Joe and I don't propose "a dramatic change in §363 practice." We think sale under §363 should continue to be an option under the current legal standard — "sound business reasons [for not going though the Chapter 11 process of disclosure and plan confirmation]."
What we do propose is to end the disastrous competition among the bankruptcy courts for large, public company bankruptcies. Because the judges are competing for cases, they can't also perform their function as regulators of the sales. They can't ask the hard questions—such as whether the proponents of the sale own a beneficial interest in the buyer. They can't control professional fees. They can't appoint trustees when the managers of the companies have been engaged in fraud. (Two good examples are Enron and Refco. The system failed to replace either management with a trustee despite a clear Congressional mandate.)
Our §363 sale study is one of several, by a variety of researchers, that show serious problems in the bankruptcy courts' handling of large public company bankruptcies since the competition began: high refiling rates by companies reorganized in the competing courts, rents extracted by managers, suspicious patterns of decision making by the competing courts, and higher professional fees in forum shopped cases.
The competition arose by historical accident. The two major organizations representing unsecured creditor interests—the National Association of Credit Managers and the Commercial Law League—along with the National Bankruptcy Conference and the National Bankruptcy Review Commission have all endorsed legislation to end the competition.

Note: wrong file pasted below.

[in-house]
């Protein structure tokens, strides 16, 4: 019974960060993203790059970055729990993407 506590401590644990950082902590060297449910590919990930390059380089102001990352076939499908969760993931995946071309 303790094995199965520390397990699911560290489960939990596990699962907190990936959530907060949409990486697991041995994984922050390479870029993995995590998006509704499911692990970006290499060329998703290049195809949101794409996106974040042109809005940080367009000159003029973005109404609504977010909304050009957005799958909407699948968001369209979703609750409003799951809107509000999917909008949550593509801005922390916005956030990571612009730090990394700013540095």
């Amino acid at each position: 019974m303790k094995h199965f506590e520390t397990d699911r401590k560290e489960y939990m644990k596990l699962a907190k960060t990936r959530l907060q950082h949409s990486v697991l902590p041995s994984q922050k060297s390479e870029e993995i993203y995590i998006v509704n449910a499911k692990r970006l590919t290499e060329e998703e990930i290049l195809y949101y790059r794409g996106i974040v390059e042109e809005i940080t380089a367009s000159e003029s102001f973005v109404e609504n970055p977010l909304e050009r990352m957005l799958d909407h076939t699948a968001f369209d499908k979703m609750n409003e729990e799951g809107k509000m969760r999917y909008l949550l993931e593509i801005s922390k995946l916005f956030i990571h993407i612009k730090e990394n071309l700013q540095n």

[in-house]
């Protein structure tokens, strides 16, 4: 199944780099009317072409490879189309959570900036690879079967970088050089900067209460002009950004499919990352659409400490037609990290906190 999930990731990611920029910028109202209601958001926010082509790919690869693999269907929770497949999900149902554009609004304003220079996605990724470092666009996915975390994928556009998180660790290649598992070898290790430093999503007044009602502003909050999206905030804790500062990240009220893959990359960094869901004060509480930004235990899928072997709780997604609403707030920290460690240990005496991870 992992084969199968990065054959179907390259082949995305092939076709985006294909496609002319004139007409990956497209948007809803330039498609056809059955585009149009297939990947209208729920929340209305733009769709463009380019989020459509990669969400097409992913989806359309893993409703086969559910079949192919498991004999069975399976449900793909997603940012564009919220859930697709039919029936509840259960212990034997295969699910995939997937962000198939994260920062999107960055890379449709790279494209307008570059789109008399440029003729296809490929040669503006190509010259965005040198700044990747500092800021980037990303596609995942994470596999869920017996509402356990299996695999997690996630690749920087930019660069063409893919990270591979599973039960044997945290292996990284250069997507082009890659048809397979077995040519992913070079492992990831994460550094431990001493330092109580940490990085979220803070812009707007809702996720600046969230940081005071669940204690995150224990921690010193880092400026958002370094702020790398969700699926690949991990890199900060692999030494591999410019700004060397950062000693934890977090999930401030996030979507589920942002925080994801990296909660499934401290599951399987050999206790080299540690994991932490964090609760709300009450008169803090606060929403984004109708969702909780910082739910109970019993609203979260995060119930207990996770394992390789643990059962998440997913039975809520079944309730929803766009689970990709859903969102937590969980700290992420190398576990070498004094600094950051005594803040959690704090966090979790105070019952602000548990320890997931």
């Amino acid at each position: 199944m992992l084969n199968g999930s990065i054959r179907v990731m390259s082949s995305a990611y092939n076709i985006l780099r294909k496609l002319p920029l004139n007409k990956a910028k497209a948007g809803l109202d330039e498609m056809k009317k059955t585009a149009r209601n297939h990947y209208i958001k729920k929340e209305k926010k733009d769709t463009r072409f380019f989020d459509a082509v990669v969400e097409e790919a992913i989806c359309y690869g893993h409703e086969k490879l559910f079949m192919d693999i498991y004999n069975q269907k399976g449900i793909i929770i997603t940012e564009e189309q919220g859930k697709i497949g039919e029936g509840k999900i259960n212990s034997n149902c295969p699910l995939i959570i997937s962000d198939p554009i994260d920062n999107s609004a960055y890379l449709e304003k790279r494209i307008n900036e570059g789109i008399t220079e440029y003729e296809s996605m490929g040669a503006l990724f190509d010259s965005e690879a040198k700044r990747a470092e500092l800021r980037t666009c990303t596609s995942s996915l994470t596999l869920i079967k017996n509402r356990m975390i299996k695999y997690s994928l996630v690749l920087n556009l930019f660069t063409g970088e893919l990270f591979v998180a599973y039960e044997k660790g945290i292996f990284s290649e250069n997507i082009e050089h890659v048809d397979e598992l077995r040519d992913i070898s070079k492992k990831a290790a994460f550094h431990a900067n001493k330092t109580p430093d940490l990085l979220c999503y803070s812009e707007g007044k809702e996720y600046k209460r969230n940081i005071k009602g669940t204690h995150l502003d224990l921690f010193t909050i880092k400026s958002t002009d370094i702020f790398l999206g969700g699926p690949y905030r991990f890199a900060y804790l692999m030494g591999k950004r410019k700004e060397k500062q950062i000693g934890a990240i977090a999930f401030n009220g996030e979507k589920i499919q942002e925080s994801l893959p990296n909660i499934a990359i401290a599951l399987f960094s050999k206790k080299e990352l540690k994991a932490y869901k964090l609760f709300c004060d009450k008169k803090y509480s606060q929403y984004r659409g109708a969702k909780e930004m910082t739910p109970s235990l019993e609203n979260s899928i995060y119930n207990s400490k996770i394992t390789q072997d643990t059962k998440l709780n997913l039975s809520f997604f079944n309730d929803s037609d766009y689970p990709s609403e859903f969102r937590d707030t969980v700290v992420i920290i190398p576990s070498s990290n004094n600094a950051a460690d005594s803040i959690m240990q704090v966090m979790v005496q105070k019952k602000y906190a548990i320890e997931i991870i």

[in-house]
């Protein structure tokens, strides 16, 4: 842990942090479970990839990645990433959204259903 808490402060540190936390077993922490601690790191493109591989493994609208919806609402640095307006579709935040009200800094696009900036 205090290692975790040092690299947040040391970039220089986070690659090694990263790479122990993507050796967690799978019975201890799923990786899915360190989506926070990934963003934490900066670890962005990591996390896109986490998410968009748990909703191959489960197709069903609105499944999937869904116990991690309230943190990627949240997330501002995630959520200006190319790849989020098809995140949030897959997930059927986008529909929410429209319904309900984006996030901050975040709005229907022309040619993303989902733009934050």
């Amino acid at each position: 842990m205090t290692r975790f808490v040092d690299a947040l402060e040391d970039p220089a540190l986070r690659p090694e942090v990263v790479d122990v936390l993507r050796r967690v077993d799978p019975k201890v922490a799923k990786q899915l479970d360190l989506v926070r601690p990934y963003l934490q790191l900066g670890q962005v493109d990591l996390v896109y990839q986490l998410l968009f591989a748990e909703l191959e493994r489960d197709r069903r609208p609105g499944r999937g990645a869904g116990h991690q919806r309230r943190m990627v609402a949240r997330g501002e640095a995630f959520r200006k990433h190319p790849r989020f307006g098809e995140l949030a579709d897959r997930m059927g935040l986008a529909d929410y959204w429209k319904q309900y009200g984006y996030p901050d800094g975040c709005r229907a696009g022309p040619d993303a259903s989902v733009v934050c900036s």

Court competition—a form of regulatory competition—doesn't work in situations where one side picks the court and the other can do nothing about it. When that kind of competition has arisen in other contexts—tort and class action forum shopping for example—Congress has acted to eliminate it. The bankruptcy court competition is permitted to continue only because Senator Joseph Biden (D-Del.) wields tremendous power in the Senate.
In 2005, Congress rewarded the Delaware bankruptcy court by raising the number of Delaware bankruptcy judges from two to six. So far this year, six of the seven large public companies that filed bankruptcy anywhere in the United States (86%) filed in Delaware. The New York court—triumphant as recently as 2005—must now respond or risk fading into obscurity. One who seeks to do no harm should insist on studies showing court competition to produce no harm before permitting clever strategists to make such a dramatic change in large, public company bankruptcy. That showing hasn't been made.